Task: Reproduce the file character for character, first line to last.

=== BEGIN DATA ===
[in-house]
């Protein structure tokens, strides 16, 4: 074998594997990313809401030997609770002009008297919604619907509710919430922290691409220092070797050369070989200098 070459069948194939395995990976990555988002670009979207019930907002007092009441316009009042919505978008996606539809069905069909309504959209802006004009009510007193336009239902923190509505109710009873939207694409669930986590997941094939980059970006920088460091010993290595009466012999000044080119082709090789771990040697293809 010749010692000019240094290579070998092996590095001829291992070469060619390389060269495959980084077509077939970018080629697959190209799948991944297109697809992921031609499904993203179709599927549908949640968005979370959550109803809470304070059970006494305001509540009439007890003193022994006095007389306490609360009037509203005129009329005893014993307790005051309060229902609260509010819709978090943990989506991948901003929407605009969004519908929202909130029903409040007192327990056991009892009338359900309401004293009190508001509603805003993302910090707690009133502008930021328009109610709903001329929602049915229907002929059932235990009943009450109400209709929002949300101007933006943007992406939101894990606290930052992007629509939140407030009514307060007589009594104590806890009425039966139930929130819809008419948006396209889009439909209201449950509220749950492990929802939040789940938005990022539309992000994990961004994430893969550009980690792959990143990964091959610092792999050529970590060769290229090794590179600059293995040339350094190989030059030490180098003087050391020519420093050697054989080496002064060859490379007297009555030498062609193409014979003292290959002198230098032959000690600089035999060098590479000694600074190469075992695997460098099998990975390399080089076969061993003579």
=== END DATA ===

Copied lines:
[in-house]
């Protein structure tokens, strides 16, 4: 074998594997990313809401030997609770002009008297919604619907509710919430922290691409220092070797050369070989200098 070459069948194939395995990976990555988002670009979207019930907002007092009441316009009042919505978008996606539809069905069909309504959209802006004009009510007193336009239902923190509505109710009873939207694409669930986590997941094939980059970006920088460091010993290595009466012999000044080119082709090789771990040697293809 010749010692000019240094290579070998092996590095001829291992070469060619390389060269495959980084077509077939970018080629697959190209799948991944297109697809992921031609499904993203179709599927549908949640968005979370959550109803809470304070059970006494305001509540009439007890003193022994006095007389306490609360009037509203005129009329005893014993307790005051309060229902609260509010819709978090943990989506991948901003929407605009969004519908929202909130029903409040007192327990056991009892009338359900309401004293009190508001509603805003993302910090707690009133502008930021328009109610709903001329929602049915229907002929059932235990009943009450109400209709929002949300101007933006943007992406939101894990606290930052992007629509939140407030009514307060007589009594104590806890009425039966139930929130819809008419948006396209889009439909209201449950509220749950492990929802939040789940938005990022539309992000994990961004994430893969550009980690792959990143990964091959610092792999050529970590060769290229090794590179600059293995040339350094190989030059030490180098003087050391020519420093050697054989080496002064060859490379007297009555030498062609193409014979003292290959002198230098032959000690600089035999060098590479000694600074190469075992695997460098099998990975390399080089076969061993003579």